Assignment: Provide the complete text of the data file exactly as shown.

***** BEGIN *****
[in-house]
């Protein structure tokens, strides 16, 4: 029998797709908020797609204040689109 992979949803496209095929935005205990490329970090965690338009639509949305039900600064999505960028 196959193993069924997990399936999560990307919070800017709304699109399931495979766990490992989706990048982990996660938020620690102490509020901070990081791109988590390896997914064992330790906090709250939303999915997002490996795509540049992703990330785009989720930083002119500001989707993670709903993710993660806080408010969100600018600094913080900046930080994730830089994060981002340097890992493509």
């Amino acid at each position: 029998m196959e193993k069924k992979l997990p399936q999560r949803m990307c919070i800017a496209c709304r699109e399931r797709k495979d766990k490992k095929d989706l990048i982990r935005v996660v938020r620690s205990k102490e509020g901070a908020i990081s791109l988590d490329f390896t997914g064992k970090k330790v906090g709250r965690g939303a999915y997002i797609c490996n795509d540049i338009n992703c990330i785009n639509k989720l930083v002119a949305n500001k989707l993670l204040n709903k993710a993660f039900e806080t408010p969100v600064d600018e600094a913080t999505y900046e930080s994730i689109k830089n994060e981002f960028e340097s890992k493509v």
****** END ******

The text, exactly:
[in-house]
């Protein structure tokens, strides 16, 4: 029998797709908020797609204040689109 992979949803496209095929935005205990490329970090965690338009639509949305039900600064999505960028 196959193993069924997990399936999560990307919070800017709304699109399931495979766990490992989706990048982990996660938020620690102490509020901070990081791109988590390896997914064992330790906090709250939303999915997002490996795509540049992703990330785009989720930083002119500001989707993670709903993710993660806080408010969100600018600094913080900046930080994730830089994060981002340097890992493509």
């Amino acid at each position: 029998m196959e193993k069924k992979l997990p399936q999560r949803m990307c919070i800017a496209c709304r699109e399931r797709k495979d766990k490992k095929d989706l990048i982990r935005v996660v938020r620690s205990k102490e509020g901070a908020i990081s791109l988590d490329f390896t997914g064992k970090k330790v906090g709250r965690g939303a999915y997002i797609c490996n795509d540049i338009n992703c990330i785009n639509k989720l930083v002119a949305n500001k989707l993670l204040n709903k993710a993660f039900e806080t408010p969100v600064d600018e600094a913080t999505y900046e930080s994730i689109k830089n994060e981002f960028e340097s890992k493509v």